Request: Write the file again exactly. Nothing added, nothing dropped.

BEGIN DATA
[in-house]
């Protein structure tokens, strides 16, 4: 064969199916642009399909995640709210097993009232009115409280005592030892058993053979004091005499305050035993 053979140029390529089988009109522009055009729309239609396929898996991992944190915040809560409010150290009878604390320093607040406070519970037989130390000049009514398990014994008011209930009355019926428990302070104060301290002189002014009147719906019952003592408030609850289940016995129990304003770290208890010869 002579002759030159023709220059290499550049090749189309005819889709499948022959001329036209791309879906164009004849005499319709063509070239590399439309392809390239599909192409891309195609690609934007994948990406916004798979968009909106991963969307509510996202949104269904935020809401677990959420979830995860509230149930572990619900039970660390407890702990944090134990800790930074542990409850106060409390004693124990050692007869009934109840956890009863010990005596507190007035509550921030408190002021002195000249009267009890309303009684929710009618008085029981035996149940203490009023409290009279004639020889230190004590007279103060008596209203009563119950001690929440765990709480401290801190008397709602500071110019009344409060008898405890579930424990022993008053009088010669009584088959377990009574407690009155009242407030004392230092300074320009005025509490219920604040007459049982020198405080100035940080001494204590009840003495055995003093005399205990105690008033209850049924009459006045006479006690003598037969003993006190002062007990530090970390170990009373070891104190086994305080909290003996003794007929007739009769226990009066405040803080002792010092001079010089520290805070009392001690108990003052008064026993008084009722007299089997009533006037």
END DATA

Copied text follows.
[in-house]
């Protein structure tokens, strides 16, 4: 064969199916642009399909995640709210097993009232009115409280005592030892058993053979004091005499305050035993 053979140029390529089988009109522009055009729309239609396929898996991992944190915040809560409010150290009878604390320093607040406070519970037989130390000049009514398990014994008011209930009355019926428990302070104060301290002189002014009147719906019952003592408030609850289940016995129990304003770290208890010869 002579002759030159023709220059290499550049090749189309005819889709499948022959001329036209791309879906164009004849005499319709063509070239590399439309392809390239599909192409891309195609690609934007994948990406916004798979968009909106991963969307509510996202949104269904935020809401677990959420979830995860509230149930572990619900039970660390407890702990944090134990800790930074542990409850106060409390004693124990050692007869009934109840956890009863010990005596507190007035509550921030408190002021002195000249009267009890309303009684929710009618008085029981035996149940203490009023409290009279004639020889230190004590007279103060008596209203009563119950001690929440765990709480401290801190008397709602500071110019009344409060008898405890579930424990022993008053009088010669009584088959377990009574407690009155009242407030004392230092300074320009005025509490219920604040007459049982020198405080100035940080001494204590009840003495055995003093005399205990105690008033209850049924009459006045006479006690003598037969003993006190002062007990530090970390170990009373070891104190086994305080909290003996003794007929007739009769226990009066405040803080002792010092001079010089520290805070009392001690108990003052008064026993008084009722007299089997009533006037």